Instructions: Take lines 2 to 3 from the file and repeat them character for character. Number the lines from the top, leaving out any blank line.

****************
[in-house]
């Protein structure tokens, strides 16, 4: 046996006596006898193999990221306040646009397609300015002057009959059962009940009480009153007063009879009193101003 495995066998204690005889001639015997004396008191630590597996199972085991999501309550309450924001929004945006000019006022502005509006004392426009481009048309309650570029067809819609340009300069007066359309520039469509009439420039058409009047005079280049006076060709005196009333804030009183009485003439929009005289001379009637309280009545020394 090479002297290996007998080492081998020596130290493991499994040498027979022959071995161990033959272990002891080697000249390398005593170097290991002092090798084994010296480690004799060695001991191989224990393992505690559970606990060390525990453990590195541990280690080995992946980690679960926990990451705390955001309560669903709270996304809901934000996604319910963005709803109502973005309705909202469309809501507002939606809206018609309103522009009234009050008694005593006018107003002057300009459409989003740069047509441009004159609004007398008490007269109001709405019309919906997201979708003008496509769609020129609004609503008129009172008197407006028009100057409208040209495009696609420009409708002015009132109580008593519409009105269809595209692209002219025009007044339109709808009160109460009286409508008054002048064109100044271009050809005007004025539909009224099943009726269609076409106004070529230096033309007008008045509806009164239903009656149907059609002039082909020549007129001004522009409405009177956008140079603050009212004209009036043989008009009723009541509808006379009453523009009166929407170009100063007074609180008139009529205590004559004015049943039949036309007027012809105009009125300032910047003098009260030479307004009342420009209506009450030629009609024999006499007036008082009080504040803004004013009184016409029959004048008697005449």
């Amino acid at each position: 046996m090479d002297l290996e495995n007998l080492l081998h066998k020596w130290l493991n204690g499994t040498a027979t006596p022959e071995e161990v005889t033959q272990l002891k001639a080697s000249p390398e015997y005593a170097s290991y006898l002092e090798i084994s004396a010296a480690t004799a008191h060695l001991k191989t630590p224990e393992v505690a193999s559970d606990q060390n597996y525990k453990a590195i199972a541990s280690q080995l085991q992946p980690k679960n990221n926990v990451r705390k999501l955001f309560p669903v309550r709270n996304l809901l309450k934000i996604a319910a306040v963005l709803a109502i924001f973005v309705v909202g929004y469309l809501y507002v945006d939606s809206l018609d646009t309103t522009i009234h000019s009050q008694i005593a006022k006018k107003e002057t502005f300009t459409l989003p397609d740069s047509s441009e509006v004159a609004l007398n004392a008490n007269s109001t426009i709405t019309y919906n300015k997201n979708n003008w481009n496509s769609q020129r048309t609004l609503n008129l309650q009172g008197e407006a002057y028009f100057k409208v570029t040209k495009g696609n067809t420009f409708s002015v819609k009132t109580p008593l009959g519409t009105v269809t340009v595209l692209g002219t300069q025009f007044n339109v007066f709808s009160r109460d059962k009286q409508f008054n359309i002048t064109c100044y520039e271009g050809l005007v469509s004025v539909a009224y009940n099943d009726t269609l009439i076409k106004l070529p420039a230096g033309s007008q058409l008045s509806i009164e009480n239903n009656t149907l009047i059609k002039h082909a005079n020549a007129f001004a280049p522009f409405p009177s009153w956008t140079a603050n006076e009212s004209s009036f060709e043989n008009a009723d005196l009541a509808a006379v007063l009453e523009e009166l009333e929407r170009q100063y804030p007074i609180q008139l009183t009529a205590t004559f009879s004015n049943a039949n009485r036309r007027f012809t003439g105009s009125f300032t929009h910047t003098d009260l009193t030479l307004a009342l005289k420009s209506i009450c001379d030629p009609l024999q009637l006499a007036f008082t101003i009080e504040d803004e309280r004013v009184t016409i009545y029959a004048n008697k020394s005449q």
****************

């Protein structure tokens, strides 16, 4: 046996006596006898193999990221306040646009397609300015002057009959059962009940009480009153007063009879009193101003 495995066998204690005889001639015997004396008191630590597996199972085991999501309550309450924001929004945006000019006022502005509006004392426009481009048309309650570029067809819609340009300069007066359309520039469509009439420039058409009047005079280049006076060709005196009333804030009183009485003439929009005289001379009637309280009545020394 090479002297290996007998080492081998020596130290493991499994040498027979022959071995161990033959272990002891080697000249390398005593170097290991002092090798084994010296480690004799060695001991191989224990393992505690559970606990060390525990453990590195541990280690080995992946980690679960926990990451705390955001309560669903709270996304809901934000996604319910963005709803109502973005309705909202469309809501507002939606809206018609309103522009009234009050008694005593006018107003002057300009459409989003740069047509441009004159609004007398008490007269109001709405019309919906997201979708003008496509769609020129609004609503008129009172008197407006028009100057409208040209495009696609420009409708002015009132109580008593519409009105269809595209692209002219025009007044339109709808009160109460009286409508008054002048064109100044271009050809005007004025539909009224099943009726269609076409106004070529230096033309007008008045509806009164239903009656149907059609002039082909020549007129001004522009409405009177956008140079603050009212004209009036043989008009009723009541509808006379009453523009009166929407170009100063007074609180008139009529205590004559004015049943039949036309007027012809105009009125300032910047003098009260030479307004009342420009209506009450030629009609024999006499007036008082009080504040803004004013009184016409029959004048008697005449």
């Amino acid at each position: 046996m090479d002297l290996e495995n007998l080492l081998h066998k020596w130290l493991n204690g499994t040498a027979t006596p022959e071995e161990v005889t033959q272990l002891k001639a080697s000249p390398e015997y005593a170097s290991y006898l002092e090798i084994s004396a010296a480690t004799a008191h060695l001991k191989t630590p224990e393992v505690a193999s559970d606990q060390n597996y525990k453990a590195i199972a541990s280690q080995l085991q992946p980690k679960n990221n926990v990451r705390k999501l955001f309560p669903v309550r709270n996304l809901l309450k934000i996604a319910a306040v963005l709803a109502i924001f973005v309705v909202g929004y469309l809501y507002v945006d939606s809206l018609d646009t309103t522009i009234h000019s009050q008694i005593a006022k006018k107003e002057t502005f300009t459409l989003p397609d740069s047509s441009e509006v004159a609004l007398n004392a008490n007269s109001t426009i709405t019309y919906n300015k997201n979708n003008w481009n496509s769609q020129r048309t609004l609503n008129l309650q009172g008197e407006a002057y028009f100057k409208v570029t040209k495009g696609n067809t420009f409708s002015v819609k009132t109580p008593l009959g519409t009105v269809t340009v595209l692209g002219t300069q025009f007044n339109v007066f709808s009160r109460d059962k009286q409508f008054n359309i002048t064109c100044y520039e271009g050809l005007v469509s004025v539909a009224y009940n099943d009726t269609l009439i076409k106004l070529p420039a230096g033309s007008q058409l008045s509806i009164e009480n239903n009656t149907l009047i059609k002039h082909a005079n020549a007129f001004a280049p522009f409405p009177s009153w956008t140079a603050n006076e009212s004209s009036f060709e043989n008009a009723d005196l009541a509808a006379v007063l009453e523009e009166l009333e929407r170009q100063y804030p007074i609180q008139l009183t009529a205590t004559f009879s004015n049943a039949n009485r036309r007027f012809t003439g105009s009125f300032t929009h910047t003098d009260l009193t030479l307004a009342l005289k420009s209506i009450c001379d030629p009609l024999q009637l006499a007036f008082t101003i009080e504040d803004e309280r004013v009184t016409i009545y029959a004048n008697k020394s005449q």